Chances are, as a creative and imaginative individual, you may not be thrilled at the prospect of being a "team player". The same inner creative force within a person that compels them to crank out masterworks may pit them against the vision of their fellow artists when within a cooperative setting.
Recently, I was assigned to an short film as the only Matte Painter (and Painted Texture Artist) on board. We had a team of 18 women and men working on a film that was 85% computer art and 15% live-action integration in under 10 weeks. The tone of the project was inspired by the classic noir film "The Third Man". Experience levels across the board varied wildly.
Expectations were high.
It was time to learn how to play nice with my fellow artists.
This is the final product.
Here's a break down of all the work involved.
The following list is some of what I took away from the experience. The lessons learned apply not just to visual effects but to nearly every other kind of collaborative experiece I can think of.
Lesson 1) Know Your Job. Do Your Job
My job was to produce Matte Paintings, to help build a texture reference
library for the team to use, and to composite the live action plates
into my painted scenery.
Sometimes, people just don't pull their weight. My instinctive reaction is to pick up their slack, to work twice as hard and get all the work done. Unfortunatly, an artist is often put on these projects to only accomplish a specific set of goals and covering for someone else may set everyone back.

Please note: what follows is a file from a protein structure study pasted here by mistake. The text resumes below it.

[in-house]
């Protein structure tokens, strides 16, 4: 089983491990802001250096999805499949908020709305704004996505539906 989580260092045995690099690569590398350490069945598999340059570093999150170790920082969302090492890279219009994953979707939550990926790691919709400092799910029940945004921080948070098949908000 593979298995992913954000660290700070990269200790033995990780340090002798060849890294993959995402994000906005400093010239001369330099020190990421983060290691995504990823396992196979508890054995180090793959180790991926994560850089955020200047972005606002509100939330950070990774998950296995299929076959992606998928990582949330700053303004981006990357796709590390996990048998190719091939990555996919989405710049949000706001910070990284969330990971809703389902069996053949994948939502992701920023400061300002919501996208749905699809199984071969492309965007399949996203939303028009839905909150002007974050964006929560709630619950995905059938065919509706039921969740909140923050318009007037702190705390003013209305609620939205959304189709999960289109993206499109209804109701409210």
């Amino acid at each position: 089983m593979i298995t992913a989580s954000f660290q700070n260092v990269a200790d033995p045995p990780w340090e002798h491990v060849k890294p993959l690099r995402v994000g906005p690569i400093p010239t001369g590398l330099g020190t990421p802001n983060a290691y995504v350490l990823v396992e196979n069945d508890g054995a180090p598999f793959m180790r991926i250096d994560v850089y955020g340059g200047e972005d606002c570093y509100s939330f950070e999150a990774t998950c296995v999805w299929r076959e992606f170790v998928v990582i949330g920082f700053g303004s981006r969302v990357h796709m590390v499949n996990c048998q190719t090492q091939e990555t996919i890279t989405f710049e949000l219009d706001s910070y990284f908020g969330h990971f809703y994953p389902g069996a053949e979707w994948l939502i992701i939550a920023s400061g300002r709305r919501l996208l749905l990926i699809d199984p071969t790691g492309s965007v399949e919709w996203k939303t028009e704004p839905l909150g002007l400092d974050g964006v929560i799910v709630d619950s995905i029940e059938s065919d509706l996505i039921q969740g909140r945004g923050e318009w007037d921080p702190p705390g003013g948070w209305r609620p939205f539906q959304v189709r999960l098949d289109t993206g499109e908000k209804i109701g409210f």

Here is my approach to peacefully solving the issue of another artist not doing their job in a way that impedes your progress.
A) Talk to them face to face
(if this is not possible send an e-mail and CC the supervisor);
be specific about exactly what you need from them and when.
B) If this does not produce results within the talked of timeframe,
have a face to face discussion with your supervisor. Include all specifics.
Lesson 2) Taking Daily Criticism
Every time we met, our director would go over all progress and the entire team had the opportunity to voice their opinion of each others work.
This is of the utmost importance to the final product, being nice for the sake of sparing feelings will have a negative impact on the final quality of the shot under review.
On the other hand, being under the critique gun was pretty harrowing at first. Once the intial shock of having your work deconstructed in front of the entire team wore off, I began to really appreciate the opinions of my teammates and co-workers.
To get the most out of critique, take comprehensive notes. The director is always right and if I cannot convince him that he is wrong during critique, then all the changes he suggests will be implemented as soon as possible. I then factor the rest of the critiques in order of how much I agree with them personally and creativly. Some suggestions just don't hold up and it is your perogative as an artist on how to change your shots.
It can be difficult to conform your artwork to the vision of another, but if everyone on the team is working together in this regard, the tone and visual style the director has in mind will show through in the final combined product.
Last thought on this: don't just take criticism...ASK for it.
Lesson 3) Know How to Stop
In the fast paced world of digital effects, the due dates come very quickly and it is important to not a work a shot to death. Working on something that was missed during critique? Show your supervisor; you might not feel done with it but it might be time to call it quits.
A shot is not done when it is perfect.
Art is not done when it is perfect.
The hardest question I kept having to answer near the end of the project was "Are you done with this?". The artist within me is never satisfied, but I have to reconcile my creative impulse with my professional need to complete all the tasks assigned to me.
Working hard is important.
Working intelligently is even more imporant.